Kaammini Chanrai, Gender Research and Policy Manager at Business in the Community takes an insightful look into the objectives of the Equal Lives project in partnership with Santander UK and shares a call to action to complete the survey.
Last week, on International Women’s Day, we were encouraged to #PressforProgress to achieve gender equality. At the current rate of change, gender parity is over 200 years away, making this something which is undoubtedly worth caring about. Gender pay gap reporting and the #MeToo campaign are certainly steps in the right direction to achieve this, but to truly combat these structural issues, we need to think about caring in a different way.
When we care, we invest our time, our energy, or our finances, but caring shows that we believe the person or thing we care for is important or necessary. Caring has many different forms, from volunteering in the local community, marching in solidarity with others or spending time with someone we care about.
Caring is the opposite of indifference but remains undervalued and underrated. It is taken for granted and the responsibility of care persistently falls on women. It is estimated that the economic value of unpaid care provided by women every year in the UK is £77 billion1 and, women carry out 60% more unpaid work (domestic labour) than men, with mothers providing 74% of total childcare time.2
To truly address gender inequality in the workplace, we must address gender inequality in society. That means looking at who caring responsibilities fall on and why. In short, we need to care about care.
This is why Business in the Community’s new Equal Lives project, in partnership with Santander UK, is so relevant. Most people's lives will include at least one episode of caring. In fact, one in nine employees are currently caring for someone who is older, disabled or seriously ill3, and 42% of carers are male. The number of carers is likely to increase by 3 million over the next 30 years, and the proportion of carers in the workforce is also likely to increase significantly. 4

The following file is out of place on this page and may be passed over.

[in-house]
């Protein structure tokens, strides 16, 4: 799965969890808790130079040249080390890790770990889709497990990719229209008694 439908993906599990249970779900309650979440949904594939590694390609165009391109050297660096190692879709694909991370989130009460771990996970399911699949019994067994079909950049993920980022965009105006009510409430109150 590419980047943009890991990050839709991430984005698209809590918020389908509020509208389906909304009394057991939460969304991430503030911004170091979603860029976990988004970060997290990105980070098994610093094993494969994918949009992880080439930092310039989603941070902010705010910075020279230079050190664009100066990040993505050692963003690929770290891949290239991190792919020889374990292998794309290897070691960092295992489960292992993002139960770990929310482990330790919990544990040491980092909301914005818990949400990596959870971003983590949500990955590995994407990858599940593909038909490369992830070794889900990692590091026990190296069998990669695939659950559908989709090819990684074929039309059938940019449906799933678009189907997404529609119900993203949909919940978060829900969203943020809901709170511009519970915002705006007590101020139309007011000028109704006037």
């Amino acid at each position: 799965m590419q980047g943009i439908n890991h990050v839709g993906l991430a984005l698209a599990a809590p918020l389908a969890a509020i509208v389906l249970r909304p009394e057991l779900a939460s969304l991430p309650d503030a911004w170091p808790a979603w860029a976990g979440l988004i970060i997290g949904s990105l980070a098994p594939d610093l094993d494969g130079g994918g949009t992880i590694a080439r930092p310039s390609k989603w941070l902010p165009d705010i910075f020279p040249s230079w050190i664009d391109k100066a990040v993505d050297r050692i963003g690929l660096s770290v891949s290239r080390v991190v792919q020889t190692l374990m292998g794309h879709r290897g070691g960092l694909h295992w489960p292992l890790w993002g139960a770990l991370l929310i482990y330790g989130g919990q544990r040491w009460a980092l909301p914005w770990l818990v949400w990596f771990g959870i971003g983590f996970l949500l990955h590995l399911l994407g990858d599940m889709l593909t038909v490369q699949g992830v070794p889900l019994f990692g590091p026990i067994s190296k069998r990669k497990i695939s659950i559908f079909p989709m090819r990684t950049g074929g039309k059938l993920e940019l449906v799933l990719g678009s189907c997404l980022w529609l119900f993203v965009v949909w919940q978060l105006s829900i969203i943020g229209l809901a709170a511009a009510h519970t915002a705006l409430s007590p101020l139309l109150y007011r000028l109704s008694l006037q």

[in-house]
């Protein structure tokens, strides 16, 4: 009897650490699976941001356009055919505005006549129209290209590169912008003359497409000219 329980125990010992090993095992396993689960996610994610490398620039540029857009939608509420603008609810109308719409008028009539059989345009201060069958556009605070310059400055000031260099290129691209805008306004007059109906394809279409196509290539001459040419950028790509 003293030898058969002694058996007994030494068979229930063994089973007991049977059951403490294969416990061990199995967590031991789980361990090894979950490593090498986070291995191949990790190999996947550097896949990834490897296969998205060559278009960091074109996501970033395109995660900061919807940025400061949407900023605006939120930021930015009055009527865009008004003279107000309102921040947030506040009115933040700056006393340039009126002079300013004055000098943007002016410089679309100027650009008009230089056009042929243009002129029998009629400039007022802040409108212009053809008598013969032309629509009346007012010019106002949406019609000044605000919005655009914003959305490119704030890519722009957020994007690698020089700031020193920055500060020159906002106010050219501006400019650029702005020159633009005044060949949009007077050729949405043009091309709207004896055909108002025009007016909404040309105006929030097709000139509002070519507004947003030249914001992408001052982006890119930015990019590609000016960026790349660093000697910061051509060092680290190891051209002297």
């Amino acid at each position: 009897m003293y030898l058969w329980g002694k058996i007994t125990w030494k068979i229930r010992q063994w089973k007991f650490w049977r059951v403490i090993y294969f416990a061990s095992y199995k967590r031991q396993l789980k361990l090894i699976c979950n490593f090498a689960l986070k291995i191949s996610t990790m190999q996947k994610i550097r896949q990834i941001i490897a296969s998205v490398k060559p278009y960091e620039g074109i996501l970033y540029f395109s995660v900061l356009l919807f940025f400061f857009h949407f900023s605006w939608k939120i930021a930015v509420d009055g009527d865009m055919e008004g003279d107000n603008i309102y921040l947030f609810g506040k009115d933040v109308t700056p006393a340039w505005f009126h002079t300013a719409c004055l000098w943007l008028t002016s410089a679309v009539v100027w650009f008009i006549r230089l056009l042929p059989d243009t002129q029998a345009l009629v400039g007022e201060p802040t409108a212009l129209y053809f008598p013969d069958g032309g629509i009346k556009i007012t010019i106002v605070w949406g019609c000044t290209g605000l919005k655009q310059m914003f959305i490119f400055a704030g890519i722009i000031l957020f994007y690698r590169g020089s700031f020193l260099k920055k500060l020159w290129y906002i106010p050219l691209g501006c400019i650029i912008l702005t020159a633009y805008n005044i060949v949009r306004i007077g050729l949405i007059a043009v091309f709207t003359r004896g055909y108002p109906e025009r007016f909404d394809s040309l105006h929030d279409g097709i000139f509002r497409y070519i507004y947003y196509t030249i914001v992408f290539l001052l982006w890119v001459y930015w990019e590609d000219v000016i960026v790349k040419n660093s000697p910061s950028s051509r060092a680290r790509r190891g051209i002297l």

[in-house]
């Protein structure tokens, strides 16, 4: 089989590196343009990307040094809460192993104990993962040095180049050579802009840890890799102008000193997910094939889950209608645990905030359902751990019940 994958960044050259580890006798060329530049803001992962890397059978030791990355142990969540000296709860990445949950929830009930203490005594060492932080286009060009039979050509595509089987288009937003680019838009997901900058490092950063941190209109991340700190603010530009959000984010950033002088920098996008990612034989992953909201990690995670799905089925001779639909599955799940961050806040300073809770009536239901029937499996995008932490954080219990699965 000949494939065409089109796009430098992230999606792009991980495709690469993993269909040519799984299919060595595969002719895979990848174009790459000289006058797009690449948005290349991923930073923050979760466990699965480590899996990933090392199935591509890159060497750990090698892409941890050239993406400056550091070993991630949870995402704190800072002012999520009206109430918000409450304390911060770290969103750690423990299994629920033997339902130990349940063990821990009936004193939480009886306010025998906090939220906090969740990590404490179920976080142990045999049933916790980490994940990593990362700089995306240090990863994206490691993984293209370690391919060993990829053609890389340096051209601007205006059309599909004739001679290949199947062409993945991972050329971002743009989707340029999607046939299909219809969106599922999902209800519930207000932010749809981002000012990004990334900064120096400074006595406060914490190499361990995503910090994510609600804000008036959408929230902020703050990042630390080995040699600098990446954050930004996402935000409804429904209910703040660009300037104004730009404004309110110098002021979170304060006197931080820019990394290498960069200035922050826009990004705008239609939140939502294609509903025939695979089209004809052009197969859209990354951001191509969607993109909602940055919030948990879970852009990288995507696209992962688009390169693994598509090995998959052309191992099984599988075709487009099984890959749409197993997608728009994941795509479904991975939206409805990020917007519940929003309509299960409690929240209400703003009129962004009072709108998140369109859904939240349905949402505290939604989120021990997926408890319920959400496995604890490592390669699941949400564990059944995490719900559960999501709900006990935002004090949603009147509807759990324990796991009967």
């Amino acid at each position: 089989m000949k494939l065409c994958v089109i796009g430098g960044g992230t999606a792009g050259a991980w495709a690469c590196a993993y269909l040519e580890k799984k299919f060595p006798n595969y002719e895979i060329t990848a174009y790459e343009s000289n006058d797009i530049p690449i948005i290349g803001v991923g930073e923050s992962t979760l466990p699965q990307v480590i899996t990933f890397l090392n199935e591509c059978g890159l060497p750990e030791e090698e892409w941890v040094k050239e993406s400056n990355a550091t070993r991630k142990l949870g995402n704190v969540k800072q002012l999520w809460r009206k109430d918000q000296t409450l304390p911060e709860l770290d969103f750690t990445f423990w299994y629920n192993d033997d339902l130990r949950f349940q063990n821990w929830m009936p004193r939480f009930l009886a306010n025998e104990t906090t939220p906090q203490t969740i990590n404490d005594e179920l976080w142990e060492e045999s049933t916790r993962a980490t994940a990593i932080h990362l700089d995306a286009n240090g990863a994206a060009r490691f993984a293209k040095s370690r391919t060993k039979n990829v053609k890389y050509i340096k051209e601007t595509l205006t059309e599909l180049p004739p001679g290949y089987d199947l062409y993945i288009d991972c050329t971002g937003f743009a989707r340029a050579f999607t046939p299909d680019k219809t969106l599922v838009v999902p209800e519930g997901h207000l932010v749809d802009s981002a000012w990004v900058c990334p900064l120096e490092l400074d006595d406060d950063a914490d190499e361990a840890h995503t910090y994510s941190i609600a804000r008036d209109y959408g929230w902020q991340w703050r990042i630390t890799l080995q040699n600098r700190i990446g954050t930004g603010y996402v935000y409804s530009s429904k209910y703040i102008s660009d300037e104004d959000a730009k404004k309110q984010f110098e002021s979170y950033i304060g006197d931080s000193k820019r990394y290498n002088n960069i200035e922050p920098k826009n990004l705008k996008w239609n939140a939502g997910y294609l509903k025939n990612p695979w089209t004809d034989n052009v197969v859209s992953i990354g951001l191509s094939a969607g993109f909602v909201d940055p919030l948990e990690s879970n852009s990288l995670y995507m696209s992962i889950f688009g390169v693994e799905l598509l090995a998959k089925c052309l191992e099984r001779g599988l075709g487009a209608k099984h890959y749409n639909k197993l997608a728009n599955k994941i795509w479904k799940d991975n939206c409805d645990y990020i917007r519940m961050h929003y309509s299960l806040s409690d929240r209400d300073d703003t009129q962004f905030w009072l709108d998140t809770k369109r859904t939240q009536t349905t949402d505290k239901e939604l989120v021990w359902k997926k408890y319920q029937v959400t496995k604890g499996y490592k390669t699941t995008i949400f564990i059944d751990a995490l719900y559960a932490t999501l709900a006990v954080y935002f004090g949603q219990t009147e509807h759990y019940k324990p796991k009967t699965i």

Equal Lives aims to explore how men and women balance work and caring responsibilities by asking about the key barriers preventing men from taking on more caring responsibilities and the enablers which may support them. Through both qualitative and quantitative research, we are asking men and women about the values which drive and influence them at home and at work, which organisational policies and culture are effective in supporting them in successfully combining paid work and caring responsibilities, and what organisations need to do to show that they care.
Equal Lives will also look at the expectations of modern families. The heterosexual-nuclear-family-with-male-breadwinner model is increasingly becoming a minority: single parents, same-sex parents, adoptive parents, extended families, grandparent families, stepfamilies, and childless families are just some of the family structures that are now possible and indeed common in society.
You can show that you care by filling in our survey. We aim to reach over 10,000 men and women, which will help us highlight existing gaps in policy and practice and showcase successful policies and initiatives, in a report published in September 2018.
So, why should you care?
We know that sharing caring responsibilities benefits everyone. In a study conducted on Flexible Fathers, it was found that if men played an equal or main caregiver role in childcare, 47% of female partners had progressed their career since having had children.5Women are more likely to progress in the workplace, they are likely to earn more, and they are more likely be in leadership positions if men take on more caring responsibilities. When 49% of parents agree that their work-life balance is increasingly a source of stress,6 having more Equal Lives is likely to benefit everyone’s physical and mental health. And there are benefits for business too; whereas the current model risks both men and women leaving the workforce due to struggling to balance work and caring responsibilities, enabling men and women to have Equal Lives will mitigate this.
As a child, we are often told that sharing is caring, but perhaps we should have been taught about the impacts of sharing the caring too. That’s why the Equal Lives project is so important. The domino effect on society could be huge: from a more engaged and diverse workforce to a decrease in workplace discrimination, the potential impacts of having more equal lives are staggering. But we can’t find out what those effects could be without your help – so please share your story and complete the survey today.
 ‘Women Shoulder the Responsibility of ‘unpaid Work’ | Visual.ONS, accessed May 24, 2017, http://visual.ons.gov.uk/the-value-of-your-unpaid-work/
 Nadia Nagamootoo, “Flexible Fathers Research” (30% Club and Henley Business School, 2016), https://30percentclub.org/assets/uploads/UK/Third_Party_Reports/Avenir_F...(2).pdf.
 Working Families, “The Modern Families Index 2017.